From 7,272 Applications to 1,046 Awards: The CHRP Scoring and Capping Process
When the application period for the COPS Hiring Recovery Program (CHRP) closed on April 14, 2009, more than 7,200 applications requesting more than $8 billion had been submitted. With $1 billion available, the COPS Office was faced with the task of establishing policies and procedures for distributing the funding in a manner that would meet both the expectations of the American Recovery and Reinvestment Act as well as the underlying statute and historic mission of the COPS Office. Beginning with the design of a data-driven application form through the capping of awards, the process has placed objectivity and balance at the forefront.
The COPS Office focused on balancing the need for federal assistance and the intent of the Recovery Act, as measured by economic and fiscal health questions, with the crime rate and community policing indicators that assist in measuring public safety and law enforcement needs. The decision was made to balance the two categories of factors equally. Additionally, multiple models were developed and tasked to determine the balance between questions within each broad category. For example, within the 50 percent of the score allocated to the need for federal assistance. Both measures of acute financial distress and recent economic conditions as well as those of systemic socioeconomic health were taken into consideration. Since this was the first time that some of these indicators were being used to score applications, the COPS Office also queried a number of the submitted applications. Then internal specialists followed up with applicants and publically available data on more than 270,000 data points in the applications to ensure that the information was as error-free as possible before completing the scoring protocol.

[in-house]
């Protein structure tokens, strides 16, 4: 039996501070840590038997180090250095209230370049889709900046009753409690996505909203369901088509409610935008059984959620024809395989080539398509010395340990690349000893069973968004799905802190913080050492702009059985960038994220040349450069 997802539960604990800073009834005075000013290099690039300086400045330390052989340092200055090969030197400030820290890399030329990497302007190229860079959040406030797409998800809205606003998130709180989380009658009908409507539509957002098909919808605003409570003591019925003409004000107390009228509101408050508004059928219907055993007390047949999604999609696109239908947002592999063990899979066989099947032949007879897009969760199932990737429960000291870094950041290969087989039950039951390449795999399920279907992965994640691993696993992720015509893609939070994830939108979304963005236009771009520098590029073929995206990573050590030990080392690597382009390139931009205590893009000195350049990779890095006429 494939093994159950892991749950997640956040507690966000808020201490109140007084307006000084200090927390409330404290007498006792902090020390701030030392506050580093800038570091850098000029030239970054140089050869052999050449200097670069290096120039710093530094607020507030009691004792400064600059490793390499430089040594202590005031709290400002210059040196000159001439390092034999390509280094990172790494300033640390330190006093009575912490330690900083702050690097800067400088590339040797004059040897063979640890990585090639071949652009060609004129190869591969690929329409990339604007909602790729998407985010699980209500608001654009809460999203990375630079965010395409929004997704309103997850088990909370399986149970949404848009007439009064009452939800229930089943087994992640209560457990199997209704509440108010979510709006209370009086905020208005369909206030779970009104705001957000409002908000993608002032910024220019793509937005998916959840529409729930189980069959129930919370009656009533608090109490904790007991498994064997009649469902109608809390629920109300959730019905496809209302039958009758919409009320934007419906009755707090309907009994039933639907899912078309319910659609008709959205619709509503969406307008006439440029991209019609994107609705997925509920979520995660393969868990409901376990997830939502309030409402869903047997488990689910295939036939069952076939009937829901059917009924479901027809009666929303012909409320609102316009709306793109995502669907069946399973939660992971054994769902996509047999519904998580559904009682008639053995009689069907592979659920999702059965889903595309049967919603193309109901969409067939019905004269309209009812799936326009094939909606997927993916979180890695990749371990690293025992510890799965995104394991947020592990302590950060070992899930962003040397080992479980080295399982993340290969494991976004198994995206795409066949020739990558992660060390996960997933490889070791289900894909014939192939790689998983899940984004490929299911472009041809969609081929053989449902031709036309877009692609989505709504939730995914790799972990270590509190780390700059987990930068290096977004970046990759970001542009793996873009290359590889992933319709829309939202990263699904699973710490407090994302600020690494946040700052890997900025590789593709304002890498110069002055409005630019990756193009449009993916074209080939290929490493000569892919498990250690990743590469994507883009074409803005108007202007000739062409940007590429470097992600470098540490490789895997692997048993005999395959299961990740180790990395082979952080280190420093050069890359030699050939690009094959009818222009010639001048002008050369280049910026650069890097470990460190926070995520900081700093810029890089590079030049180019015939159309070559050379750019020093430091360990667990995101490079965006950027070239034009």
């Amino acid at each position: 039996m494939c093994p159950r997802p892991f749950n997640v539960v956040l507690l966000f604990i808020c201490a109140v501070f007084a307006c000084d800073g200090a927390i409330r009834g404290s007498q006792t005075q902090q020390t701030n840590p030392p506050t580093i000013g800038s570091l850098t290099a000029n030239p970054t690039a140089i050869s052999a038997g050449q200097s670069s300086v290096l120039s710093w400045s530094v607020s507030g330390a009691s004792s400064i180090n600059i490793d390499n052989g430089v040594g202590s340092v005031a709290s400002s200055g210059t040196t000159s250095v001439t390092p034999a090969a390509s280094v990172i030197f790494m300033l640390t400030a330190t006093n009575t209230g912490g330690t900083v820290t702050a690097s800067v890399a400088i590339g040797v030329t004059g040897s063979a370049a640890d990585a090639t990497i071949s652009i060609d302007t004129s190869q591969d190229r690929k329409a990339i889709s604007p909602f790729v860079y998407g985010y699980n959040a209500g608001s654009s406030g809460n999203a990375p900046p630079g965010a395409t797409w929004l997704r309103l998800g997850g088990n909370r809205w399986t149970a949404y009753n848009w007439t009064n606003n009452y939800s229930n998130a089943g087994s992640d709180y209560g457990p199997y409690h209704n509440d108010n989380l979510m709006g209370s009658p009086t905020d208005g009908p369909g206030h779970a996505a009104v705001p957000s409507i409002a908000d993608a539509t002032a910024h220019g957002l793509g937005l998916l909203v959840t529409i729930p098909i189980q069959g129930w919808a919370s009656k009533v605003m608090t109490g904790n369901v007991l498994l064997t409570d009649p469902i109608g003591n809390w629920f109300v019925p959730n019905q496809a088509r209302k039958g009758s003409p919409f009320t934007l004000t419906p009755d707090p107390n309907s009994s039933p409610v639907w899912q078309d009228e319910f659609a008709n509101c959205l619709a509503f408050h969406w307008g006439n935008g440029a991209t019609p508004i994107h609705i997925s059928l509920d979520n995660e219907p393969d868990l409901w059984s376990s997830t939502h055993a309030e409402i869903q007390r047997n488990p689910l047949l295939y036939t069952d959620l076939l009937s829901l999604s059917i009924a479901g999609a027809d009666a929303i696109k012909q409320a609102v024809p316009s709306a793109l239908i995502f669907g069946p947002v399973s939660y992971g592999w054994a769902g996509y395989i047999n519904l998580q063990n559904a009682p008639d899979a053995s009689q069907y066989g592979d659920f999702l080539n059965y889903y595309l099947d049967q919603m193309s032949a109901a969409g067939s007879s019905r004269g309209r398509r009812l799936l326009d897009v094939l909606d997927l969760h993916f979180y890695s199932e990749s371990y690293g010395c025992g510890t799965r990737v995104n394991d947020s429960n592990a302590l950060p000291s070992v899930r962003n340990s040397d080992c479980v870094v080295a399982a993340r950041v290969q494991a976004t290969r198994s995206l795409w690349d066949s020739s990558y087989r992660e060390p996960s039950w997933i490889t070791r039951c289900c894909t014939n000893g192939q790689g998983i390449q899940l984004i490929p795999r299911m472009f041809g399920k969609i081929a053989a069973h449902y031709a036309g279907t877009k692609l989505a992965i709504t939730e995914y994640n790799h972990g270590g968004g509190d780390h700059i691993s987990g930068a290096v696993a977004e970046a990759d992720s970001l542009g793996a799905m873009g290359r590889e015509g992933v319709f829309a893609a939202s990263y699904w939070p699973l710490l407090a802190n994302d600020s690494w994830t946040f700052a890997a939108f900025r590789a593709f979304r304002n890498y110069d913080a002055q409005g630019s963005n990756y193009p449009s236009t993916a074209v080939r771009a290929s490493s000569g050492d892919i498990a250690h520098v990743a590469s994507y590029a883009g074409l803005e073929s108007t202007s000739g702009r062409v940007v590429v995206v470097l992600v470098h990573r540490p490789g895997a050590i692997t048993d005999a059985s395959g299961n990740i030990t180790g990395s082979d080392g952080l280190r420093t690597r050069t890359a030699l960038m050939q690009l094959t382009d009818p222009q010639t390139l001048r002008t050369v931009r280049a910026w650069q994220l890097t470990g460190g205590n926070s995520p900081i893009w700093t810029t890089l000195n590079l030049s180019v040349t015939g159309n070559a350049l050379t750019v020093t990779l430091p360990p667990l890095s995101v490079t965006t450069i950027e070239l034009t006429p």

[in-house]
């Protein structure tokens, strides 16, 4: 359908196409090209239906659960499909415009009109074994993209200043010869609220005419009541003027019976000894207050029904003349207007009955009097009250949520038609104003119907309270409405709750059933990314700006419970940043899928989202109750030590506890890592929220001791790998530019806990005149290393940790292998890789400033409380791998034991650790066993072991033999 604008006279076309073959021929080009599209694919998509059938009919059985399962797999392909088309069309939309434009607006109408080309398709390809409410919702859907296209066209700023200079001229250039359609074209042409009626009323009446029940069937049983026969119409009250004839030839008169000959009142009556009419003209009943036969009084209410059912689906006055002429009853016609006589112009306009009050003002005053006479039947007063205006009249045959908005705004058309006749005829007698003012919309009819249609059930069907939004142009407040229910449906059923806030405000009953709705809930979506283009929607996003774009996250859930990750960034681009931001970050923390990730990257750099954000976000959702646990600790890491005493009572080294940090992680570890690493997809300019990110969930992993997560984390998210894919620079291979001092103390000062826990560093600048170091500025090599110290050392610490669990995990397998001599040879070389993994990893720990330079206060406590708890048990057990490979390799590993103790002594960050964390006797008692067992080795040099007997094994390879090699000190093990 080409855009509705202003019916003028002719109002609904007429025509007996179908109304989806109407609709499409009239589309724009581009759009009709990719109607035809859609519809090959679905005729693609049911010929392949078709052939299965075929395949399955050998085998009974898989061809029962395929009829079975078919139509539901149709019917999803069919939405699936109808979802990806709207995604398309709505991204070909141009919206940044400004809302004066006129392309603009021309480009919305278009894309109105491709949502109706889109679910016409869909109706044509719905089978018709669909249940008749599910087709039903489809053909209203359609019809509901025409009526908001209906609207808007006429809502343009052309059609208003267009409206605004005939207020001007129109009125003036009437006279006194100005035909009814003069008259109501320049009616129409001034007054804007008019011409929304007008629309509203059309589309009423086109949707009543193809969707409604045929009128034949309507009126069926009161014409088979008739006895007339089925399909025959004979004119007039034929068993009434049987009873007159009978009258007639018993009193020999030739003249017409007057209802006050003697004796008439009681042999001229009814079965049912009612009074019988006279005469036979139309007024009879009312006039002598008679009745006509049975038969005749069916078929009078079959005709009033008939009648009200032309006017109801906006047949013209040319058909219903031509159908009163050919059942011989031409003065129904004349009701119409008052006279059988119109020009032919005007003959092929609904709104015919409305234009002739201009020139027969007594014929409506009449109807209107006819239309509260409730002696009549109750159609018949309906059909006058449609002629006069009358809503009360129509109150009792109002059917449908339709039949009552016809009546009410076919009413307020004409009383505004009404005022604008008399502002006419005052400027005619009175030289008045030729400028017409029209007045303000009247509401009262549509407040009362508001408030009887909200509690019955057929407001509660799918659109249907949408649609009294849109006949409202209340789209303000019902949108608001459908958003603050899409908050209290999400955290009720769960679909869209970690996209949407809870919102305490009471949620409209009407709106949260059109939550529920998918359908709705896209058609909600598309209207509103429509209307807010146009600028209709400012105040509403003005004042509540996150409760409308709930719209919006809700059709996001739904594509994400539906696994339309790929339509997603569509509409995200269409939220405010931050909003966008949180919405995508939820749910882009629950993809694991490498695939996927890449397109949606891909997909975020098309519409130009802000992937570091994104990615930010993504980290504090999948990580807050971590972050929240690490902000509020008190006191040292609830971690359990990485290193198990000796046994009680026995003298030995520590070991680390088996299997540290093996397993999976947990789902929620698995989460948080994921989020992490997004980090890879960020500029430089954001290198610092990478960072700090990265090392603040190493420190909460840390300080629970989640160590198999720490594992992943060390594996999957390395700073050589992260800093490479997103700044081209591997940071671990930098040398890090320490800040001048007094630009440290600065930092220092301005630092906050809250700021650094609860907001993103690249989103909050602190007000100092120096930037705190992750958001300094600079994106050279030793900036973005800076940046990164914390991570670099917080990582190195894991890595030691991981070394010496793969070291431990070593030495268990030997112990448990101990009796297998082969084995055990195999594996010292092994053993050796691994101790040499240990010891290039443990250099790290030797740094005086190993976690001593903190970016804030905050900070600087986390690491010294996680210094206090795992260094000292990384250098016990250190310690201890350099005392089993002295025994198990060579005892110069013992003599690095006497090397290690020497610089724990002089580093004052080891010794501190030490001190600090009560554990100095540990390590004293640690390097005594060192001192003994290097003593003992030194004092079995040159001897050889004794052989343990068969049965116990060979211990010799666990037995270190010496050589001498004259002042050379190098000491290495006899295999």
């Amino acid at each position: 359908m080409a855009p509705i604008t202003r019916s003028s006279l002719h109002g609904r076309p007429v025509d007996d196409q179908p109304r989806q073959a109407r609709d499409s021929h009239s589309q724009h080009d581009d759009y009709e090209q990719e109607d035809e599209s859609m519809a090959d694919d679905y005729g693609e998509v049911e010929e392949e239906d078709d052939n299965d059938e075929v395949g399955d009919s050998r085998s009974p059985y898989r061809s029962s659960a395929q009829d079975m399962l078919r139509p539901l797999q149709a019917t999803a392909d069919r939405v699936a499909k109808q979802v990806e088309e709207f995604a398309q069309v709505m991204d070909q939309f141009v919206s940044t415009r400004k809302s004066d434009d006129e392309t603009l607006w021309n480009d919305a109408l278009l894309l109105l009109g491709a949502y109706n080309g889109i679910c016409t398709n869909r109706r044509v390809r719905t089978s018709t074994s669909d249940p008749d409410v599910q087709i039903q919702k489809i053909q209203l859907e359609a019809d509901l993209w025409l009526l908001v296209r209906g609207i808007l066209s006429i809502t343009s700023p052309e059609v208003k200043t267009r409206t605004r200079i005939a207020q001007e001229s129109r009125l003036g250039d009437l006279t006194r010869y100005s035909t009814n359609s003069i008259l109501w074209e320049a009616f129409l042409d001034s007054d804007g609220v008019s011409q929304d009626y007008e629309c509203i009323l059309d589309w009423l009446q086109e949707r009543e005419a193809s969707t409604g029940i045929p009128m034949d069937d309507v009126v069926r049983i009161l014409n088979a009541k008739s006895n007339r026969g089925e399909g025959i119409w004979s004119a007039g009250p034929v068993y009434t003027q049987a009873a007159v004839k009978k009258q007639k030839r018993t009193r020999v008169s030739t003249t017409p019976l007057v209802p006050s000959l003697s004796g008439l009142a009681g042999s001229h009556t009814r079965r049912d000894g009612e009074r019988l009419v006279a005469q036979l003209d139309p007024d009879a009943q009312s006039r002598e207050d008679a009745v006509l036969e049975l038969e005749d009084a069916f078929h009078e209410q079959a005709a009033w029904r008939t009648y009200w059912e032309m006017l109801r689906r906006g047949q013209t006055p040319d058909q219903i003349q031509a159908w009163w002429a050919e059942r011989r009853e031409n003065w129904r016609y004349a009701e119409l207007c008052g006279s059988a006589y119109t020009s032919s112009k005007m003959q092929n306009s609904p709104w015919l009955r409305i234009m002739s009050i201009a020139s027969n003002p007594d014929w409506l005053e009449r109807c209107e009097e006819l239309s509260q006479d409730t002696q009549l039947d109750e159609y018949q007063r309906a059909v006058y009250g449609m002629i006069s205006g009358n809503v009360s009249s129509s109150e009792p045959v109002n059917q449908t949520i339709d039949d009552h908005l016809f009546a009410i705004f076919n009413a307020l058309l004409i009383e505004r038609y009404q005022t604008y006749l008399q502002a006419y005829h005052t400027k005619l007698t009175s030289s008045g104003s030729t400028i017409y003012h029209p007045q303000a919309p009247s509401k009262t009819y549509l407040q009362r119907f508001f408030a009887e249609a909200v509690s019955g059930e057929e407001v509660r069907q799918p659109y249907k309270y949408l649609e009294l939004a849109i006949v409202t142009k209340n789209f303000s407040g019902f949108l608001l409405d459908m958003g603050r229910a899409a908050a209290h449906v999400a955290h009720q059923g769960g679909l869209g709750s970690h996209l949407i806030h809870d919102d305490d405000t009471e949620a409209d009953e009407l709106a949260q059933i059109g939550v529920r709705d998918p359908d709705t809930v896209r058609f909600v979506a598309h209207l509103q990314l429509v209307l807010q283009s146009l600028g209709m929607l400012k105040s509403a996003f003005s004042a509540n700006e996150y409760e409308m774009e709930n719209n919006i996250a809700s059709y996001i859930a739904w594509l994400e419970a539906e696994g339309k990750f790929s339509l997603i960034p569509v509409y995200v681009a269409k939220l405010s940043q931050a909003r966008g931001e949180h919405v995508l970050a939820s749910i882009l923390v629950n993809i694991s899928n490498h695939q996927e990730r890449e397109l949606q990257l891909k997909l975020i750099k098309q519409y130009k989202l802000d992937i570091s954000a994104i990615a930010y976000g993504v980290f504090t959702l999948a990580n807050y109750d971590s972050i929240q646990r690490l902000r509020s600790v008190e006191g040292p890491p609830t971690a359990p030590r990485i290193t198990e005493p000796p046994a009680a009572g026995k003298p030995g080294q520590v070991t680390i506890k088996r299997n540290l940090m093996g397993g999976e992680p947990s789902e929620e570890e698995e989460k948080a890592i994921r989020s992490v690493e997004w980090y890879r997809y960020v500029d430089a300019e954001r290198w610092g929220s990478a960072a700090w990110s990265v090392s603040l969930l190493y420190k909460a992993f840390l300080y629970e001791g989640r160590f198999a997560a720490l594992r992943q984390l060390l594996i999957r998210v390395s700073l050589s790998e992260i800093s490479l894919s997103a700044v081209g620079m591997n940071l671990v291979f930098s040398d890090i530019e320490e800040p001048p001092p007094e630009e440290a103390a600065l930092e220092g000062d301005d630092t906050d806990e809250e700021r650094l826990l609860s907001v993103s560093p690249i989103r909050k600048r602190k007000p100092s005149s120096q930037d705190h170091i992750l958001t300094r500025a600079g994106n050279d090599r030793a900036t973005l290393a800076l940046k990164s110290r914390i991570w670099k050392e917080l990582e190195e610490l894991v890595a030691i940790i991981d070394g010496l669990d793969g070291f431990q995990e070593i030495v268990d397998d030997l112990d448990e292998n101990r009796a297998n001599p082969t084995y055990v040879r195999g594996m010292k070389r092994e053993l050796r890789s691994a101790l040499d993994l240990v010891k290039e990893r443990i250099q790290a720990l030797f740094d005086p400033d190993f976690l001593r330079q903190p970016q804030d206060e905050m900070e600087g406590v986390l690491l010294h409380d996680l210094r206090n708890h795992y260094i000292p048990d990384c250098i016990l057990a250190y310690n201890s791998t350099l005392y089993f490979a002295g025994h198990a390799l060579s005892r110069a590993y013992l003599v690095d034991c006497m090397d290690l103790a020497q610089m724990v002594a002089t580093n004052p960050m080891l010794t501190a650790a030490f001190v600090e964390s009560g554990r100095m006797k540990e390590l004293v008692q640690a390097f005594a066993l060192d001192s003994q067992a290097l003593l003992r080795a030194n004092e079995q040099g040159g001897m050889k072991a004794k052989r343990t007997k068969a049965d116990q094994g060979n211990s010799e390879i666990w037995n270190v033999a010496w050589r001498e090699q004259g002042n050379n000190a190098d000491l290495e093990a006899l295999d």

Once the applications were scored, the next question faced was whether each department would be allocated the money needed to hire all the officers it requested. The application process had not imposed a cap on requests, which allowed us to collect valuable information on the true needs of law enforcement agencies throughout the nation. In looking at the applications and seeing indications of demonstrable need deep into the rankings, it was concluded that more agencies would be served by a cap that would limit the size of awards; otherwise a very small number of agencies would have consumed all the available funding. The COPS Office instituted an award cap of 5 percent of the actual currently sworn force strength (measured in full-time equivalents) up to a maximum of 50 officers. This cap ensures that the most agencies can be funded without reducing any particular award to a level where it no longer represents a meaningful increase in staffing levels.
Finally, two long-standing statutory requirements designed to ensure national distribution of COPS Office funding had an impact on which applications were ultimately funded. First, the COPS Office must distribute half of all hiring funds to agencies serving populations of more than 150,000 and half to those of fewer than 150,000. Recognizing this split, applicants were split into these two groups before scoring even began, so large cities did not directly compete with small communities for CHRP funding. Second, by law the COPS Office must ensure that at least ½ of 1 percent of hiring funds (in this case $5 million) is allocated to each state or territory with eligible applicants. Although this ultimately means that sometimes a lower scoring applicant in one state receives funding ahead of a higher scoring applicant in another, this requirement helps ensure that smaller states and territories are not shut out of the funding.
From the day the Recovery Act was signed, the COPS Office concentrated on building a system for reviewing applications that would ensure fairness and objectivity. Throughout the decision-making process the COPS Office conducted extensive research on measuring key indicators, including outreach to other federal grant makers, policing practitioners, criminologists, and public finance experts. With the unprecedented numbers of applications, the emphasis placed on collecting publically verifiable data and using analytical software programs to score applications was central to our ability to distribute the CHRP funding in a timely manner. Readers who have additional questions about the CHRP scoring and capping process are welcome to explore the resources available on the COPS Office web site at www.cops.usdoj.gov/Default.asp?Item=2208 or call the COPS Office Response Center at 800.421.6770.